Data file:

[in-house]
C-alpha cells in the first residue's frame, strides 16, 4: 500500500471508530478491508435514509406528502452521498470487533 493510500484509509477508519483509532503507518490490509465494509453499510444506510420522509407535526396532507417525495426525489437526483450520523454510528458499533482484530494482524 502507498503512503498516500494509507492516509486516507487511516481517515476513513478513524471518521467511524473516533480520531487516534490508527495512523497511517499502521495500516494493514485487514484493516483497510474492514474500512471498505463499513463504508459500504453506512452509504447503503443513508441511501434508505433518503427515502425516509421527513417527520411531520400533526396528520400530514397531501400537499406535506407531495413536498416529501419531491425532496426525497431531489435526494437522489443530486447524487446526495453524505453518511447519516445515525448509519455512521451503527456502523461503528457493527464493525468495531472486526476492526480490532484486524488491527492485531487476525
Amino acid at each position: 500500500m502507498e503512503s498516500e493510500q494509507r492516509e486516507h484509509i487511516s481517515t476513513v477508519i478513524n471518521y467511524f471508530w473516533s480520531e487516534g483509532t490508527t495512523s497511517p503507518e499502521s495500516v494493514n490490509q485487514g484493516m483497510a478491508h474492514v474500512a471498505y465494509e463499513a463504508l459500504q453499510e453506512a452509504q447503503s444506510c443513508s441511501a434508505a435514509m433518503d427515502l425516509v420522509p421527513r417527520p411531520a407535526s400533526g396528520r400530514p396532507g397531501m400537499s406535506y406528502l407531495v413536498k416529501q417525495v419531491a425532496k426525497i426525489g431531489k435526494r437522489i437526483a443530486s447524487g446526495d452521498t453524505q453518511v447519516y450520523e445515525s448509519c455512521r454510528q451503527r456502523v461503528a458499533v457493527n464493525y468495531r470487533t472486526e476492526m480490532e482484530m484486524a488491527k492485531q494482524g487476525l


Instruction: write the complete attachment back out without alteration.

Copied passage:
[in-house]
C-alpha cells in the first residue's frame, strides 16, 4: 500500500471508530478491508435514509406528502452521498470487533 493510500484509509477508519483509532503507518490490509465494509453499510444506510420522509407535526396532507417525495426525489437526483450520523454510528458499533482484530494482524 502507498503512503498516500494509507492516509486516507487511516481517515476513513478513524471518521467511524473516533480520531487516534490508527495512523497511517499502521495500516494493514485487514484493516483497510474492514474500512471498505463499513463504508459500504453506512452509504447503503443513508441511501434508505433518503427515502425516509421527513417527520411531520400533526396528520400530514397531501400537499406535506407531495413536498416529501419531491425532496426525497431531489435526494437522489443530486447524487446526495453524505453518511447519516445515525448509519455512521451503527456502523461503528457493527464493525468495531472486526476492526480490532484486524488491527492485531487476525
Amino acid at each position: 500500500m502507498e503512503s498516500e493510500q494509507r492516509e486516507h484509509i487511516s481517515t476513513v477508519i478513524n471518521y467511524f471508530w473516533s480520531e487516534g483509532t490508527t495512523s497511517p503507518e499502521s495500516v494493514n490490509q485487514g484493516m483497510a478491508h474492514v474500512a471498505y465494509e463499513a463504508l459500504q453499510e453506512a452509504q447503503s444506510c443513508s441511501a434508505a435514509m433518503d427515502l425516509v420522509p421527513r417527520p411531520a407535526s400533526g396528520r400530514p396532507g397531501m400537499s406535506y406528502l407531495v413536498k416529501q417525495v419531491a425532496k426525497i426525489g431531489k435526494r437522489i437526483a443530486s447524487g446526495d452521498t453524505q453518511v447519516y450520523e445515525s448509519c455512521r454510528q451503527r456502523v461503528a458499533v457493527n464493525y468495531r470487533t472486526e476492526m480490532e482484530m484486524a488491527k492485531q494482524g487476525l